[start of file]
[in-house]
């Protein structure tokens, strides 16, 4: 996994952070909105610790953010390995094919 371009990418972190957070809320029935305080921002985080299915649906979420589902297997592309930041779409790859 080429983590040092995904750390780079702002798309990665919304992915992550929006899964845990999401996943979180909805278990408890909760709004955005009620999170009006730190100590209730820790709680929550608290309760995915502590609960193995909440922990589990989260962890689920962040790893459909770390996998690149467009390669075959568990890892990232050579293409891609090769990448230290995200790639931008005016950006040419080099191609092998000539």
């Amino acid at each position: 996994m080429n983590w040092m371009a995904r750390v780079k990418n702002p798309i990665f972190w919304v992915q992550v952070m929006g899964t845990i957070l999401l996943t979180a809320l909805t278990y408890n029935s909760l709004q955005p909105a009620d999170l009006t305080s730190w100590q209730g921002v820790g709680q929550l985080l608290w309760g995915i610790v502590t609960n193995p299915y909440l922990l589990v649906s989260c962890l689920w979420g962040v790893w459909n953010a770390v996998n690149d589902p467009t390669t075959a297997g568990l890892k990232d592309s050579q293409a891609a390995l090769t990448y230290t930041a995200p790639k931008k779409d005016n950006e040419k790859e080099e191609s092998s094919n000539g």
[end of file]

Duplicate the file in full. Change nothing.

[in-house]
């Protein structure tokens, strides 16, 4: 996994952070909105610790953010390995094919 371009990418972190957070809320029935305080921002985080299915649906979420589902297997592309930041779409790859 080429983590040092995904750390780079702002798309990665919304992915992550929006899964845990999401996943979180909805278990408890909760709004955005009620999170009006730190100590209730820790709680929550608290309760995915502590609960193995909440922990589990989260962890689920962040790893459909770390996998690149467009390669075959568990890892990232050579293409891609090769990448230290995200790639931008005016950006040419080099191609092998000539």
């Amino acid at each position: 996994m080429n983590w040092m371009a995904r750390v780079k990418n702002p798309i990665f972190w919304v992915q992550v952070m929006g899964t845990i957070l999401l996943t979180a809320l909805t278990y408890n029935s909760l709004q955005p909105a009620d999170l009006t305080s730190w100590q209730g921002v820790g709680q929550l985080l608290w309760g995915i610790v502590t609960n193995p299915y909440l922990l589990v649906s989260c962890l689920w979420g962040v790893w459909n953010a770390v996998n690149d589902p467009t390669t075959a297997g568990l890892k990232d592309s050579q293409a891609a390995l090769t990448y230290t930041a995200p790639k931008k779409d005016n950006e040419k790859e080099e191609s092998s094919n000539g």